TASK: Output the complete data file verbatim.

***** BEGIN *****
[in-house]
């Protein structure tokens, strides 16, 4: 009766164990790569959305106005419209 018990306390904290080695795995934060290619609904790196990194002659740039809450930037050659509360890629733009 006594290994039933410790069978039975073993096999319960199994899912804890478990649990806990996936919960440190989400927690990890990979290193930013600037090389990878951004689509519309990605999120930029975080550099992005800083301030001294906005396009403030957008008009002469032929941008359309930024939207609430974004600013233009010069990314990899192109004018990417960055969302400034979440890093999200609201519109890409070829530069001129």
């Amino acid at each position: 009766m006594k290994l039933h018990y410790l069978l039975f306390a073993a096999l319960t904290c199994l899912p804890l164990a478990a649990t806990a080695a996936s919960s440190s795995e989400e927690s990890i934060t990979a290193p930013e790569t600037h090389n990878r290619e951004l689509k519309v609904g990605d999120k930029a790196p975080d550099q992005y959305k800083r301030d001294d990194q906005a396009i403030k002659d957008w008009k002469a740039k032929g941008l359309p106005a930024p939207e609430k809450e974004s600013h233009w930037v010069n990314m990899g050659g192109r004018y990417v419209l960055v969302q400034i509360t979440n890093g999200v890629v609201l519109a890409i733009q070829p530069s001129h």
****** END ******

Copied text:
[in-house]
């Protein structure tokens, strides 16, 4: 009766164990790569959305106005419209 018990306390904290080695795995934060290619609904790196990194002659740039809450930037050659509360890629733009 006594290994039933410790069978039975073993096999319960199994899912804890478990649990806990996936919960440190989400927690990890990979290193930013600037090389990878951004689509519309990605999120930029975080550099992005800083301030001294906005396009403030957008008009002469032929941008359309930024939207609430974004600013233009010069990314990899192109004018990417960055969302400034979440890093999200609201519109890409070829530069001129």
């Amino acid at each position: 009766m006594k290994l039933h018990y410790l069978l039975f306390a073993a096999l319960t904290c199994l899912p804890l164990a478990a649990t806990a080695a996936s919960s440190s795995e989400e927690s990890i934060t990979a290193p930013e790569t600037h090389n990878r290619e951004l689509k519309v609904g990605d999120k930029a790196p975080d550099q992005y959305k800083r301030d001294d990194q906005a396009i403030k002659d957008w008009k002469a740039k032929g941008l359309p106005a930024p939207e609430k809450e974004s600013h233009w930037v010069n990314m990899g050659g192109r004018y990417v419209l960055v969302q400034i509360t979440n890093g999200v890629v609201l519109a890409i733009q070829p530069s001129h």